Three recent cases challenge the statutory and constitutional bases of legislative delegation to executive branches.
With this I end with thanks a month-long stint as a Law and Liberty blogger. It’s been great fun, even with the distractions that came from pushing my book, The Once and Future King: The Rise of Crown Government in America.
The book’s thesis is that, from an admirable patriotism and a less attractive ignorance of history, American libertarians do not adequately defend liberty.
We are all patriots first and philosophers second—and that is just as it should be. For American theorists, patriotism means elevating people such as James Madison to the pantheon of political philosophy. The British have Hume and Burke, the French have Rousseau and Tocqueville—and the Americans have Madison and Hamilton. To be sure, they’re not mediocrities. But then they’re not the people who made the deals that produced the Constitution, or whose beliefs informed its content.
The hagiography that surrounds the authors of The Federalist wouldn’t be harmful but for the spin this gives to the Constitution. It takes a remarkable ignorance of history to take Hamilton as an authority on the subject of executive power, unless perhaps one is a “national greatness” conservative with a political agenda. As for the separation of powers, my book argues that that doctrine should be demoted as the touchstone of the Constitution, that a fear of executive power better explains what motivated the delegates.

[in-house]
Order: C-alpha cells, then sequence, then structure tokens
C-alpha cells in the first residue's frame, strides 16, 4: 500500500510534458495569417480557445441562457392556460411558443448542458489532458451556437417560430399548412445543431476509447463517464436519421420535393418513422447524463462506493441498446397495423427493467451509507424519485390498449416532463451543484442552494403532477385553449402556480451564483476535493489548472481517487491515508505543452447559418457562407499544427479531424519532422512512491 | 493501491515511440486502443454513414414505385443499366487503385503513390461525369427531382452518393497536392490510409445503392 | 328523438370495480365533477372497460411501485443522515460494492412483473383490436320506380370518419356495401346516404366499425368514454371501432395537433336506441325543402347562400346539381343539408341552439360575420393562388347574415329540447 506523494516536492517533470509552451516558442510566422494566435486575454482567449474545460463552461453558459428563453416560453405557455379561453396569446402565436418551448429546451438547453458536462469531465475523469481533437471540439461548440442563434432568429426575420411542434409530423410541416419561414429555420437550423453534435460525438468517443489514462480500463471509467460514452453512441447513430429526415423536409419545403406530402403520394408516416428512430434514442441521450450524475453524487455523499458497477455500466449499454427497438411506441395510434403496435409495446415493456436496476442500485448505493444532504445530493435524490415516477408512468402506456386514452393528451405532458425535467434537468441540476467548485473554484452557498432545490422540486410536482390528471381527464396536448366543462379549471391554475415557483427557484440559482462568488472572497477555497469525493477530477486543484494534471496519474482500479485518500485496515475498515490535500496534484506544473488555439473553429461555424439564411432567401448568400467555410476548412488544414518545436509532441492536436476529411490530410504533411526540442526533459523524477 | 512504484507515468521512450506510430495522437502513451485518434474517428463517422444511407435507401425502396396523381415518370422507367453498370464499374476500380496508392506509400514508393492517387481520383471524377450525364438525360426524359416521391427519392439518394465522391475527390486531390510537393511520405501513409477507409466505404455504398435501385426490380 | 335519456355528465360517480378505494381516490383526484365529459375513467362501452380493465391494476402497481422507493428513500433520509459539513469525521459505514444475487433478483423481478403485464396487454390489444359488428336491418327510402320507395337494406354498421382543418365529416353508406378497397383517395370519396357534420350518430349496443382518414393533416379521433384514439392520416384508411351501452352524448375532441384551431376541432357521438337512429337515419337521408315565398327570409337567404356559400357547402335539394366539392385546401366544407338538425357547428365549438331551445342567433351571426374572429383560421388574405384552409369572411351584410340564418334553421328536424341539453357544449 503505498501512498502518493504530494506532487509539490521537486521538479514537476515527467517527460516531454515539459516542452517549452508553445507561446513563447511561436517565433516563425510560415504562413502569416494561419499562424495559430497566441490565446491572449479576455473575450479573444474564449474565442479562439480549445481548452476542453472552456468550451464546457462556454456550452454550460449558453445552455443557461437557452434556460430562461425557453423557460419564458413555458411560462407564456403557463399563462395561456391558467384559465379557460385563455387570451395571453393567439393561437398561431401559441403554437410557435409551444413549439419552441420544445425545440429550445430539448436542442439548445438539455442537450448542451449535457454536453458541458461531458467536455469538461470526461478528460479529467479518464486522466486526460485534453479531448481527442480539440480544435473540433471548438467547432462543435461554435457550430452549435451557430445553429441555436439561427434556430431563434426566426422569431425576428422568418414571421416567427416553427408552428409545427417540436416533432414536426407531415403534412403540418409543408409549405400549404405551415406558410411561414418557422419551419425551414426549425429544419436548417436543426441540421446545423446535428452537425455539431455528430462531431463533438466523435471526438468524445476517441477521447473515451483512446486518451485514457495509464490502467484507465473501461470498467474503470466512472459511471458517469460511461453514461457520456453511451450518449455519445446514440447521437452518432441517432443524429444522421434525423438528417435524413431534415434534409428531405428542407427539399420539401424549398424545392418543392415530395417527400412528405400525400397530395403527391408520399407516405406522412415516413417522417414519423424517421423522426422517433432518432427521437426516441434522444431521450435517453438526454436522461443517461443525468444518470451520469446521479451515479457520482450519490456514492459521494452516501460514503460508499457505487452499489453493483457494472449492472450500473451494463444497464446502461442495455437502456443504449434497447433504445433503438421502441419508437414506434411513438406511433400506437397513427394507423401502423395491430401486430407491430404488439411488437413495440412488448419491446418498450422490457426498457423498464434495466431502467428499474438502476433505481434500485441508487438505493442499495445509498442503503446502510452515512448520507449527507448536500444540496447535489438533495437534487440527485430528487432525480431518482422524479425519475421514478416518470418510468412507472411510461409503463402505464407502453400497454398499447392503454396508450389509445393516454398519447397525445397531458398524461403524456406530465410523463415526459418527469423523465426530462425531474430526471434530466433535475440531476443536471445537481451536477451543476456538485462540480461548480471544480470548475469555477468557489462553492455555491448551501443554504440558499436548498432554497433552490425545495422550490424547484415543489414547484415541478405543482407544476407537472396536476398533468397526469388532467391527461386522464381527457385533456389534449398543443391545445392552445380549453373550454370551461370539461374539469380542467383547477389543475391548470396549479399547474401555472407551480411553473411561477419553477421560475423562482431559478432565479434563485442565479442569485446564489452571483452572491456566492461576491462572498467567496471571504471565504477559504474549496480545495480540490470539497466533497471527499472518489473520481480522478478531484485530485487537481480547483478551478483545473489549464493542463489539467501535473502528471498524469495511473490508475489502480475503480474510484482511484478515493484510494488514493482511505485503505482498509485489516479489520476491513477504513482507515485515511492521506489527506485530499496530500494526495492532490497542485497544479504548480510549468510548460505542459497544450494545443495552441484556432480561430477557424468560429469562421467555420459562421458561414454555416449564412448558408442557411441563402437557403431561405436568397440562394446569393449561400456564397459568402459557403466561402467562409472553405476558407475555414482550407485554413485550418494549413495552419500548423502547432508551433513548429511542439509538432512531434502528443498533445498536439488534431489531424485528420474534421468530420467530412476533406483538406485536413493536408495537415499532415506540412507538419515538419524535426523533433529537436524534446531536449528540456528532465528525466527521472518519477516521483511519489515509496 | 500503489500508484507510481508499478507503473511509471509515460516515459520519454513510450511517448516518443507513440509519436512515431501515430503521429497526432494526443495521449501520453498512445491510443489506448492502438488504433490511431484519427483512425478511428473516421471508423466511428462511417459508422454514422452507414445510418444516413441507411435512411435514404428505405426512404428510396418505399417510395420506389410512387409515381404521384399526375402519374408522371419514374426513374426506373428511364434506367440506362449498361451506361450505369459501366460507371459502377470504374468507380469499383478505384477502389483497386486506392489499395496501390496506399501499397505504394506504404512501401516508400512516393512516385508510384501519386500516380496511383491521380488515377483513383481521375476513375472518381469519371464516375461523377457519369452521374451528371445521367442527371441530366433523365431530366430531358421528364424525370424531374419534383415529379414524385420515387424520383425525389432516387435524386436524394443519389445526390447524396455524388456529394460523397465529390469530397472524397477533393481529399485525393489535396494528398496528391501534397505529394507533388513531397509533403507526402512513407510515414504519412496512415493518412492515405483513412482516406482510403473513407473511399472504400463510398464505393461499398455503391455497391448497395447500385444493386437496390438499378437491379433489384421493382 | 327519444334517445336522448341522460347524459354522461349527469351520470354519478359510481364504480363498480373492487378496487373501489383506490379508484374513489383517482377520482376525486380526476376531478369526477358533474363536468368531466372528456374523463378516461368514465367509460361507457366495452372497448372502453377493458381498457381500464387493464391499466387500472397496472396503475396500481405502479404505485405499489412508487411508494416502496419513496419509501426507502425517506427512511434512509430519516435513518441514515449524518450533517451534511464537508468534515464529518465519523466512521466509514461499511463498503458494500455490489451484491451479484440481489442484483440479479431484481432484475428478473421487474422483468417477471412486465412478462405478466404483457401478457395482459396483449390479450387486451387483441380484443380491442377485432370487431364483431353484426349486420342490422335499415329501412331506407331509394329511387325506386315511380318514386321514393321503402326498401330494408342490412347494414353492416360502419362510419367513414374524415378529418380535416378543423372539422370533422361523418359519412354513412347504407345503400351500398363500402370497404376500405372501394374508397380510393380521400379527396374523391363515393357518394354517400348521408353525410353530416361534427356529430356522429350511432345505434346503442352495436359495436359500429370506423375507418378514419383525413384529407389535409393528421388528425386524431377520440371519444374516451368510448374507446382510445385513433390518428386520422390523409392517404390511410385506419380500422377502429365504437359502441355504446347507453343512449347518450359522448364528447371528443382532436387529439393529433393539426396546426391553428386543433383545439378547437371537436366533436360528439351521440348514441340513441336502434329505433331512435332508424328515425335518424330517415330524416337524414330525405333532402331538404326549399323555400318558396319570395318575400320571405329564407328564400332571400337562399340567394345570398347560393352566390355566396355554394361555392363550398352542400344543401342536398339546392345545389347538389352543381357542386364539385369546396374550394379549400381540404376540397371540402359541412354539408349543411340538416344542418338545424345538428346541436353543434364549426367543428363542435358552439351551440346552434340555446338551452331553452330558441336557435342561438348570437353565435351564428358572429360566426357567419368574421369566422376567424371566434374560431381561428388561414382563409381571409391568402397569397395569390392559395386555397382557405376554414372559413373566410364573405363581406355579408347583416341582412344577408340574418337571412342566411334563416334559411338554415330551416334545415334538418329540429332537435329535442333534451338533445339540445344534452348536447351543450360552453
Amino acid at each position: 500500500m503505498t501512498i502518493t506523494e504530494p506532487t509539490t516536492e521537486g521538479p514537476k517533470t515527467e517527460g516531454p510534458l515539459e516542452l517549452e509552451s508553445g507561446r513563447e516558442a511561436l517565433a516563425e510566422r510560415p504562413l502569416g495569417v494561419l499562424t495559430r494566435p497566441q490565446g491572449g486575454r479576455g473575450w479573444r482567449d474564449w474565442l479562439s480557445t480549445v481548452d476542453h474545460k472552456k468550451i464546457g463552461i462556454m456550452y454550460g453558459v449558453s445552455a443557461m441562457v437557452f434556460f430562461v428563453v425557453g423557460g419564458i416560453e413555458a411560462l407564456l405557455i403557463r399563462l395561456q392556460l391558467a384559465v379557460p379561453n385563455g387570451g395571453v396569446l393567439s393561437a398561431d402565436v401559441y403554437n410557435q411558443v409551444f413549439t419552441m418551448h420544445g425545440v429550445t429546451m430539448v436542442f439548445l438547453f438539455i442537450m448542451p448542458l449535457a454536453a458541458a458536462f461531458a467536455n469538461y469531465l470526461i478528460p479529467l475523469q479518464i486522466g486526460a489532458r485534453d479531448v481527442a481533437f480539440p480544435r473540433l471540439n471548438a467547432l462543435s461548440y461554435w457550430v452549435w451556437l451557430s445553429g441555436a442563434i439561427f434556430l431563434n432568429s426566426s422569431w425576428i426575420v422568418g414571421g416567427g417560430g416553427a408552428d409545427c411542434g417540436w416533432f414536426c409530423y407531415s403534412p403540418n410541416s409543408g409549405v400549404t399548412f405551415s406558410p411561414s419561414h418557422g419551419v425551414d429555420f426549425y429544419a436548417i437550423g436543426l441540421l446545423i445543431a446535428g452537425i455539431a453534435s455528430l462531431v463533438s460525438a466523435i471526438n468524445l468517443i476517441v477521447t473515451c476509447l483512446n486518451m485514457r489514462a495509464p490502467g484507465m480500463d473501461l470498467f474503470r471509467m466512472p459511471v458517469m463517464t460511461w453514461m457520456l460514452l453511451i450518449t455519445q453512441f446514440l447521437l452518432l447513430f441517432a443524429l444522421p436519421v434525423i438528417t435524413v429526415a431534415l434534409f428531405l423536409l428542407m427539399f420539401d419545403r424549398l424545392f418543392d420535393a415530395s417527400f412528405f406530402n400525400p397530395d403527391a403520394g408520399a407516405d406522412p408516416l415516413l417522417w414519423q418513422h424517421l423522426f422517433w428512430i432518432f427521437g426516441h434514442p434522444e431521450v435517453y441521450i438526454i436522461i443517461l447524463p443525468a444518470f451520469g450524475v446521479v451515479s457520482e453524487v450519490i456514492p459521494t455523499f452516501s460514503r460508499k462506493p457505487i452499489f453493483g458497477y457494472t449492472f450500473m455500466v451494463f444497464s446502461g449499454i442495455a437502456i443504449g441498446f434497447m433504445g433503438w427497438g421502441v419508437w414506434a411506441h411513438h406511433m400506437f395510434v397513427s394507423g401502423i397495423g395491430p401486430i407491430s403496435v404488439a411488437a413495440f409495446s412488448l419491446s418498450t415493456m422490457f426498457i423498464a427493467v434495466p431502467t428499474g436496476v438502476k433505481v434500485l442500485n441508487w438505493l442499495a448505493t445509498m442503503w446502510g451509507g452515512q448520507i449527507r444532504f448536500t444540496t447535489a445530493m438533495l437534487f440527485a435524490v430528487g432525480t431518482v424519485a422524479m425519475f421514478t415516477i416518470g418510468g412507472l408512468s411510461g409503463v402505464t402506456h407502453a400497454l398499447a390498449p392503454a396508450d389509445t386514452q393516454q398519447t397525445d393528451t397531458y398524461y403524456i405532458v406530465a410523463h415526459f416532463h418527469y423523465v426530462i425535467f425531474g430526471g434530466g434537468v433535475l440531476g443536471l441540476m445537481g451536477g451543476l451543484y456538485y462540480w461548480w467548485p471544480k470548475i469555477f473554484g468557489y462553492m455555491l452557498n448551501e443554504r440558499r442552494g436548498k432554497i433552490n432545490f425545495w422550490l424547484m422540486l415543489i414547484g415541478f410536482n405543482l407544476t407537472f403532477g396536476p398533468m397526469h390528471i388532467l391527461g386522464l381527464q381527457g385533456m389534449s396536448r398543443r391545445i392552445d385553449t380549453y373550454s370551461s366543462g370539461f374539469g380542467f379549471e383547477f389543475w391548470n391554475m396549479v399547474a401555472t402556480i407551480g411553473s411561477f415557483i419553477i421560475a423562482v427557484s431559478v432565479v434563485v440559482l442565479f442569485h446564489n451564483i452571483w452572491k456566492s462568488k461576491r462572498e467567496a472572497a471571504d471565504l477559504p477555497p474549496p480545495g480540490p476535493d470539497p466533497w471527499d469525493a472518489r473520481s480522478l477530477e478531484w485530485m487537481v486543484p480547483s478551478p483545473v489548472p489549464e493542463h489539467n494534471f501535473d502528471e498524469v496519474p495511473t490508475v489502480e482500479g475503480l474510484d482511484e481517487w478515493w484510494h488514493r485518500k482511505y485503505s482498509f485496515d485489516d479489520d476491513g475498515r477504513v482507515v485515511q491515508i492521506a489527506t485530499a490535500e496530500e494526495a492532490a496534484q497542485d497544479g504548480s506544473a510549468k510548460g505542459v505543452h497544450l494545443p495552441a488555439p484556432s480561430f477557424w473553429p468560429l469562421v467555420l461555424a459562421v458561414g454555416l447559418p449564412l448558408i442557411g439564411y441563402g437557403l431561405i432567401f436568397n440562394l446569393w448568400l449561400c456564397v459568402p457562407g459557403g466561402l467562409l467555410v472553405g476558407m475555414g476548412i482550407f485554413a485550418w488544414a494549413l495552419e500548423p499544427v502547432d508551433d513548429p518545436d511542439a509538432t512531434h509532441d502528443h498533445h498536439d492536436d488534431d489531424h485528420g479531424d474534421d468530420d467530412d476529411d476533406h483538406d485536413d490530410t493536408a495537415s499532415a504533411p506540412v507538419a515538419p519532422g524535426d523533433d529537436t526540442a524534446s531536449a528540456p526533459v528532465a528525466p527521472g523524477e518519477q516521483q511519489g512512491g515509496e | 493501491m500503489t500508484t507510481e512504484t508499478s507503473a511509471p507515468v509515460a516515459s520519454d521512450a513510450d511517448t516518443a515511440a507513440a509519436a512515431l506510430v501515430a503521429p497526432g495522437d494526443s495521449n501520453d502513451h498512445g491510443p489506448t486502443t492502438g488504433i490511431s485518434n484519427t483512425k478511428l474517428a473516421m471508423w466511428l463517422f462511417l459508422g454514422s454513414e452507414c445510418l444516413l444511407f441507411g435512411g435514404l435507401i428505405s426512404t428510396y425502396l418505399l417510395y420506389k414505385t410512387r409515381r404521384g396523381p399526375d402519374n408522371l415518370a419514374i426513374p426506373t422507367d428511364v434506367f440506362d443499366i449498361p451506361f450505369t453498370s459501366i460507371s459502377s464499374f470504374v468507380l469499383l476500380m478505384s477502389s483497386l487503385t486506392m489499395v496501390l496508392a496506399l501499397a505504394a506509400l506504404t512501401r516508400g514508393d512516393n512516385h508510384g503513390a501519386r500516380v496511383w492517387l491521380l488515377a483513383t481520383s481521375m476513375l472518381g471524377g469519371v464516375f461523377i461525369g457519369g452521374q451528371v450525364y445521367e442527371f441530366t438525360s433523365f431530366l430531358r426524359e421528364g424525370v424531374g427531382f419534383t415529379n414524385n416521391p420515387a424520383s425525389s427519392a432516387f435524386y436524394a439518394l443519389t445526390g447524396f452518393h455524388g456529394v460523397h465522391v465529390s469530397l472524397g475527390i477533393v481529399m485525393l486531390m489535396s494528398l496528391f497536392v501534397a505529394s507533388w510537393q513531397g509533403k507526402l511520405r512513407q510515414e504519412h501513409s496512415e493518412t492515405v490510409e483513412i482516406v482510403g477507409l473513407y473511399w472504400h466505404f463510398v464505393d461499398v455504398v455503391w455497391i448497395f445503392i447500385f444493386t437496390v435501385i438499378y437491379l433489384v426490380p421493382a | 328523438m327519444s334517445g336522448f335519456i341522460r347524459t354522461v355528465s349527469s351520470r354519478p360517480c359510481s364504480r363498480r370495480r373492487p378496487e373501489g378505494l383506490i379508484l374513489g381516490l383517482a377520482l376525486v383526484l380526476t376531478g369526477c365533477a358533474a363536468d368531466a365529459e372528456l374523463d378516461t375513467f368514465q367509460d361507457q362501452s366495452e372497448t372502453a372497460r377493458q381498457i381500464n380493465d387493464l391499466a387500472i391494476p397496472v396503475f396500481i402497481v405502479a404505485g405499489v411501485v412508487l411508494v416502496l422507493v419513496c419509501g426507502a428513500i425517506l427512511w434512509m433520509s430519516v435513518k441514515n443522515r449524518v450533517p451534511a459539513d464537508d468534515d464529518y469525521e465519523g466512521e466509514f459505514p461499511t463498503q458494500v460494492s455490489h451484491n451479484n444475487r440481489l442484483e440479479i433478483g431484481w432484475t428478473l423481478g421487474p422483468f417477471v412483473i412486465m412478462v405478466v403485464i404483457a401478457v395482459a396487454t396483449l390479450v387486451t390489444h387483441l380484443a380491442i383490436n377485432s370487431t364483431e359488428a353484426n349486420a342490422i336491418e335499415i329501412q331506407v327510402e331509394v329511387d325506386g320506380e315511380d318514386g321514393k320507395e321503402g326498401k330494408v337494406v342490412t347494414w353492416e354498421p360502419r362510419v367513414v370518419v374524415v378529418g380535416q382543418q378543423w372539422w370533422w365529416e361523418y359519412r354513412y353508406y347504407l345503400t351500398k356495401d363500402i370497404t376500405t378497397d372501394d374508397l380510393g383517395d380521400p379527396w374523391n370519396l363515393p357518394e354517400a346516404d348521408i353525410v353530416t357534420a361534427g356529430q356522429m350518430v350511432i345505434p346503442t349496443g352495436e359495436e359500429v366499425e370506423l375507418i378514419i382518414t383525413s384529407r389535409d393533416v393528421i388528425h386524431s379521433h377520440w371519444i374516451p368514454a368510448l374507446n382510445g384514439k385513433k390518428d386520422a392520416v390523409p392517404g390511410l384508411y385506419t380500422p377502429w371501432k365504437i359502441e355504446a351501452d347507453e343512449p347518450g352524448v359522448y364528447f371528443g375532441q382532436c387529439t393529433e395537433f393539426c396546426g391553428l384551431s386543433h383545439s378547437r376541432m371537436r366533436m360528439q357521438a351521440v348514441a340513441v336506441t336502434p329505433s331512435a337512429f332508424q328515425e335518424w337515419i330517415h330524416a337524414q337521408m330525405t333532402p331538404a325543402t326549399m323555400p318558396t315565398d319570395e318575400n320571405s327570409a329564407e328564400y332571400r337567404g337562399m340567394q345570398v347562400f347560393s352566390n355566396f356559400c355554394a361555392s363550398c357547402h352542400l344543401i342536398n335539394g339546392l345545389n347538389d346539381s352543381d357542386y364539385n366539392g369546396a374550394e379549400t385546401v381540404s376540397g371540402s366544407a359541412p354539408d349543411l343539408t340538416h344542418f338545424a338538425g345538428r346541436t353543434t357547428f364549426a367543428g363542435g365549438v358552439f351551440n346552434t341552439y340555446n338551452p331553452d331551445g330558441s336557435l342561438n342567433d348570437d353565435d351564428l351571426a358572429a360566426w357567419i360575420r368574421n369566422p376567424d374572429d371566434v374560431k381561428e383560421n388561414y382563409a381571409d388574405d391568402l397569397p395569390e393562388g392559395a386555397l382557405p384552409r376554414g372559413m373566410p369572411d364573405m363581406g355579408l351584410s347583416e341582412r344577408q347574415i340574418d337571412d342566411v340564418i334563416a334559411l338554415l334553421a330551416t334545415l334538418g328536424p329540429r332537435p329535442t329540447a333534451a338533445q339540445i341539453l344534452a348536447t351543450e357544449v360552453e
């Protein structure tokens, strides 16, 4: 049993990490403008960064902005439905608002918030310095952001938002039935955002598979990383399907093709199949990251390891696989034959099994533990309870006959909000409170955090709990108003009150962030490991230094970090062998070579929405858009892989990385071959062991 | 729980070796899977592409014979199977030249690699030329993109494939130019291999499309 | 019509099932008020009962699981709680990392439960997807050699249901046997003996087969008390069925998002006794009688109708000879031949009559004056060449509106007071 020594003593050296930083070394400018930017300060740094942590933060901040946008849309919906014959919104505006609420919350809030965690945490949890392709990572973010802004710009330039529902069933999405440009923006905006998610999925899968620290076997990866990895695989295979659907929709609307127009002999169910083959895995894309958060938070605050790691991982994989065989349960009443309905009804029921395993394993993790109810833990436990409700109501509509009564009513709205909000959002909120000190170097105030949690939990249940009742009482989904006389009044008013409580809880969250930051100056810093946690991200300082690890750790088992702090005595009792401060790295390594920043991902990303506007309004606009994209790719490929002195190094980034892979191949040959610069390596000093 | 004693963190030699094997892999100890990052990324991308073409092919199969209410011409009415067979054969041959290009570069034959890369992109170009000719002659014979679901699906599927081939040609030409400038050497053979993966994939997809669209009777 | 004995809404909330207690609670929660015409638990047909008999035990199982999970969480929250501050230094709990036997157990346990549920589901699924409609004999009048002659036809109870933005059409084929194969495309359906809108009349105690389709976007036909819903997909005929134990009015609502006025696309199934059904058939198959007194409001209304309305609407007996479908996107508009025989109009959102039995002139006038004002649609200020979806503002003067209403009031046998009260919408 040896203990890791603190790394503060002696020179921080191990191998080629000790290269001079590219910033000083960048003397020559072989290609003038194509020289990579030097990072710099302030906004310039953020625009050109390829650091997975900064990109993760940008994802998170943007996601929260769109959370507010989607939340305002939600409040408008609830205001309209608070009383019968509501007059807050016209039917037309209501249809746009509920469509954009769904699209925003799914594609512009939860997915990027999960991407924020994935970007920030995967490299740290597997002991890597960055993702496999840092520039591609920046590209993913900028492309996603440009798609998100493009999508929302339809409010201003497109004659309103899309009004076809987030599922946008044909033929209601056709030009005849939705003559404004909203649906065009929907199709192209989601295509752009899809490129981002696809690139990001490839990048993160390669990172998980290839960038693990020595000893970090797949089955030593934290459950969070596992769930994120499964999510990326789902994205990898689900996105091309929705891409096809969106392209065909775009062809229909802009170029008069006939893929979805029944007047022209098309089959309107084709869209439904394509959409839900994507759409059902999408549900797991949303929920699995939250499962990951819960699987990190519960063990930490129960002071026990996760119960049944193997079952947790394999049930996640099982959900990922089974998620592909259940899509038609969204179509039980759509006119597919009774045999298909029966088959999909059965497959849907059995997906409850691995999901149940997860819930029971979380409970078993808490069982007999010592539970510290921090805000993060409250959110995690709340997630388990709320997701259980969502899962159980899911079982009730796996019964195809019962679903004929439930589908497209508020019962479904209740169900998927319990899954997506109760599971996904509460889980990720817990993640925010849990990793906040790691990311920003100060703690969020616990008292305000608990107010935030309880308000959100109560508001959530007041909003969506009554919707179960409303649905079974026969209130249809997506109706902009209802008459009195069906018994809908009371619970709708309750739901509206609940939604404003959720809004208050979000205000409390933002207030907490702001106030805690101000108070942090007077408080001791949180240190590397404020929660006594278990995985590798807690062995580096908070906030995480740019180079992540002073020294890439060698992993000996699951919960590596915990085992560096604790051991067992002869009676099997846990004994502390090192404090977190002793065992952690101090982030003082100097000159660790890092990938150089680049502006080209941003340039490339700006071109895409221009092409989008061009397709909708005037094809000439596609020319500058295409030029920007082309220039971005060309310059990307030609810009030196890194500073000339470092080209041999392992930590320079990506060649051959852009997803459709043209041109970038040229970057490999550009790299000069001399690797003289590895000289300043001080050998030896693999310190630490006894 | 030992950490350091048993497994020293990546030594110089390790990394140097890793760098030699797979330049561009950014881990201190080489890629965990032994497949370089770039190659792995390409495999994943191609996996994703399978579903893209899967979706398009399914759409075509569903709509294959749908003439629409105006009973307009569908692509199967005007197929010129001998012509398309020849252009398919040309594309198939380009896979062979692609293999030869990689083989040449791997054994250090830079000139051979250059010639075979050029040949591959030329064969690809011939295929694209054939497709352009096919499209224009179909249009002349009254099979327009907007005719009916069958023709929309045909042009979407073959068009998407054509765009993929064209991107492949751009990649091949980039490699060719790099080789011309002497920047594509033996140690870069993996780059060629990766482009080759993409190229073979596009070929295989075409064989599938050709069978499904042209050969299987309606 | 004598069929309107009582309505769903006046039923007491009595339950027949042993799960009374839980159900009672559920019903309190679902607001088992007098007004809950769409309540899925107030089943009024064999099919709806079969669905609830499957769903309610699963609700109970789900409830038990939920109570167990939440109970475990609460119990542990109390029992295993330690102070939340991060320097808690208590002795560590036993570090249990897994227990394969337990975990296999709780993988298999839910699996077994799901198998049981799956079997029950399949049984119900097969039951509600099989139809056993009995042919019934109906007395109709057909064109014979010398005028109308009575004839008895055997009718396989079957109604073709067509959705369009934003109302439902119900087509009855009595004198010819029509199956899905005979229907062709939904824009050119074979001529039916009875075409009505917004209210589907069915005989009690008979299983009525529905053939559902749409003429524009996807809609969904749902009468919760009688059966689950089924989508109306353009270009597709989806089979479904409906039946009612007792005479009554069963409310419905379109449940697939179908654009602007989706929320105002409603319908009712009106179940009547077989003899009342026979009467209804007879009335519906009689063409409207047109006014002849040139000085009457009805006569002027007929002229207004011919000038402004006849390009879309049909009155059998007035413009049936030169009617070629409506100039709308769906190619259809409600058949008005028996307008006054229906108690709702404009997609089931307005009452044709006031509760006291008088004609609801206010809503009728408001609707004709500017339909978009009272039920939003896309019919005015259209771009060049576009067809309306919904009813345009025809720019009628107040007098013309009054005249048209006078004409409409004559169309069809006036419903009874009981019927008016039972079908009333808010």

The separation of powers was meant to constrain an overreaching president, to be sure. Today, however, it serves to immunize a president, and that is why the libertarian should reconsider his devotion to The Federalist. He might recognize that the greatest threat to liberty in America comes from a dominant executive branch, that the American Constitution did not export well, that parliamentary regimes without a separation of powers are more favorable to liberty. And having done that, he will see that what is exceptional about America is that it is free in spite of its Constitution.
A word more about Madison, the hypochondriac who outlived them all. He came to Philadelphia with a plan that the Senate should be an appointed body, that Congress should appoint the president and that the federal government should have the power to veto state laws. On all of these he was voted down. If he is the father of the Constitution, this is one of those cases, not unknown in delivery rooms, where the child did not resemble the father.
Not that I think these necessarily are bad ideas. All of them were adopted in Canada. If one wants to call Madison the father of the constitution, then, be careful of which country you speak. Mind you, it takes a remarkable foolishness to launch a war against Canada—and then to lose it.